And such are the times in Brazil.
Here’s Seth Godin on the ageless dilemma: the short run and the long run.
“Add up the short runs, though, and you’re left with the long run. It’s going to be the long run a lot longer than the short run will last.
Very interesting article on HBR.org: The Case for Activist Investors. The first book highlighted in the article – “Dear Chairman” – sounds like a great read, as it compiles now-classic investor letters to Board members and to the executive teams of companies they invested in.
A few weeks ago I posted about coach Claudio Ranieri’s letter regarding his team – Leicester City – and the chance that they would become Premier League champions in England. The odds were 5,000 to 1 in the beginning of the league. They were crowned champions on Monday, for the first time in the team’s history, when Chelsea tied its match with Tottenham (the runner-ups).
Congratulations, Leicester City fans!
– Pretty understandable reaction by Leicester City players when the Chelsea x Tottenham match ended.
– Coach Ranieri watched the game in Italy – he had gone there to have dinner with his 96-year-old mother (respect, man). His reactions here.
– Leicester City goalkeeper Kasper Schmeichel won his first Premier League in the same day (May 2nd) as his father Peter – a legendary goalkeeper – won his first, only 23 years apart.
The meeting has been over for a few hours now. I wonder whether coming here was worth it, even though I have just reassumed coverage of Berkshire Hathaway for my company. It is still good fun and this year the Brazilian team here was pretty sizable. However, since the webcast appears to have worked well, the expense and long travel times (for Brazilians at least) make coming back here more of a luxury.
Here are some pictures taken by me on Friday, in the exhibit, and in the Saturday annual meeting. It’s also the first time I try out the photo gallery feature, so please let me know if it doesn’t work for you.
It is highly unusual for an investing blog – albeit one with a focus on “soft skills” and “building blocks” – to post two stories based on sports in any given week (here’s the other). Just a coincidence.
Perhaps you’ve heard this story before: the underdogs, the forgotten players, the “outdated” coach and the little guy vs the established, richer, perennial favorite teams. When it goes well, it is the type of story that becomes a feel-good, teary-eyes Hollywood film (well, maybe not given it’s a soccer story) or – OK, maybe AND these days – a HBS case study (and associated HBR article).
Leicester was 4 victories away from mathematical certainty of a British national soccer title, which the team has NEVER won. In fact, it was promoted back to the elite division in the 2013-2014 season. Some of their players held day-time jobs and played in 3rd or 4th-tier championships (read: “amateur”) not so long ago. Its coach, Claudio Ranieri, who does not have the most prolific winning career and is 64 years old – which nowadays is confused with “outdated” – has just written an open letter called We Do Not Dream. Great stuff. It’s been translated to Portuguese already.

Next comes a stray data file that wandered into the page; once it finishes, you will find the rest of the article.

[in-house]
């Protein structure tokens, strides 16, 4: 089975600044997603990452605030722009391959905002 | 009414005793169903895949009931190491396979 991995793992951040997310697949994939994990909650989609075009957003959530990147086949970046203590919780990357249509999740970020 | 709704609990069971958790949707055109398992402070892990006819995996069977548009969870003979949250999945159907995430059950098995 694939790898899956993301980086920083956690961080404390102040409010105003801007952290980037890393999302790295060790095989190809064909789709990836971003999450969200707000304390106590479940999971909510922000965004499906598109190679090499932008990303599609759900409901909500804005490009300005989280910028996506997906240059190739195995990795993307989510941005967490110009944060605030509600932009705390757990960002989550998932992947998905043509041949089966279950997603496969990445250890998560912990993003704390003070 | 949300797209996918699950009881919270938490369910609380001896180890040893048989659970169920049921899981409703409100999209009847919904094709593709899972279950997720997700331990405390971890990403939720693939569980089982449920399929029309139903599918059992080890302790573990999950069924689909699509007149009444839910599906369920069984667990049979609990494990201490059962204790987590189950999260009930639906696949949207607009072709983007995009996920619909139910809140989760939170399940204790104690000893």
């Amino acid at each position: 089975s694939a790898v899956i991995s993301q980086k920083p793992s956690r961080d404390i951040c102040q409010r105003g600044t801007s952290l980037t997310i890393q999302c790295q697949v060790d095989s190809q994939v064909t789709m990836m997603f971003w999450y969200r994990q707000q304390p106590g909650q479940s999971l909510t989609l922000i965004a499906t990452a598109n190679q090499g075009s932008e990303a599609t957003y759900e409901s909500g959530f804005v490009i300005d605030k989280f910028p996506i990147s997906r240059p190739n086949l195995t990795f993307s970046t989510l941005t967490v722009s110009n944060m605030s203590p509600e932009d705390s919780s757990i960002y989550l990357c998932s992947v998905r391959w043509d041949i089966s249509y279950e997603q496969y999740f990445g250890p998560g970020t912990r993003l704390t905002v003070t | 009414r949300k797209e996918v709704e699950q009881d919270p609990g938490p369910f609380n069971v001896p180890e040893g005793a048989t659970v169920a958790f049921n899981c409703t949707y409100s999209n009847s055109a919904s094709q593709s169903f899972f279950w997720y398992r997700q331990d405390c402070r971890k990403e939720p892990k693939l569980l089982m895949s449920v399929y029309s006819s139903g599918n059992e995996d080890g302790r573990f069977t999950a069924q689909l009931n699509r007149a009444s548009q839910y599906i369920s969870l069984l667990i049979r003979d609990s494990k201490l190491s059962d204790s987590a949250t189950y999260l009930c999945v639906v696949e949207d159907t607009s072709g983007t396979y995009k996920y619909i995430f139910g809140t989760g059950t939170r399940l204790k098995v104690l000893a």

Go on. Make your day a little bit better. I know there are already more than a few interesting analyses of Leicester’s success this year; you can google it after the letter gives you a reason to do it.
And oh: Leicester just won again today (Sunday, April 10th). 3 more victories and history is made. 2nd-place Tottenham also won, keeping them 7 points behind, so a title will not come easy.
Nothing ever did for this team.
Quoting Buffett, Munger and Klarman – and others of different areas – is sure to get our attention. When that letter is written by an NBA head coach as a send-off from his job, that is simply impressive.
Good weekend reading – sent by Fabio Carvalho of Alianza (thank you!)
I have just finished reading Berkshire Hathaway’s 2015 10-K. The letter to shareholders by Warren Buffett (edited by Carol Loomis) is brilliant, as usual. I have written here (2009) and here (2015) about how these two “walk their talk” (Buffett and Munger), and this 51st letter to Berkshire shareholders is another fine example.
I usually don’t highlight anything from the letter in fear that it increases the chance of readers NOT reading it in full. Even so, it is worth mentioning that he seems to be getting more proficient at explaining how he and Charlie Munger value Berkshire, and to separate out the signal from the noise in terms of such metrics.
Another part that’s mandatory reading – especially in Brazil, a country in which the political debate around economic policy is insanely retrograde, with some ancient ideas still receiving far more media attention while simple, poor Algebra is ignored for political gains – is the section on Productivity. Such logic, laid out with such concise and simple prose without any loss in its impact, should convert the open-minded or at least make them more curious to read more of what this person has to say. They would be surprised!
Which makes this next bit the most ironic: Buffett’s fellow “capitalist”, Charlie Munger, has sponsored a very interesting initiative that, again, highlights the pair’s consistency of purpose. The Munger Residences at the Univerity of Michigan is a multidisciplinary charitable accomplishment that deserves lots of praise.
On December 23rd I posted a few lists of must-read articles, as selected by David Brooks, Tadas Viskantas and Meb Faber. I’m certain there are many other lists worth finding, and if you haven’t yet given yourself this gift during 2015, make sure you visit the Farnam St blog (and make a habit of it, to spread the joy over the other 364 days).
For part two of this Holiday Special we skip articles altogether and link to “The Must-Read SlideShares of 2015“. Very interesting stuff there, and after you choose your presentations of interest there will be plenty of related decks worth checking out.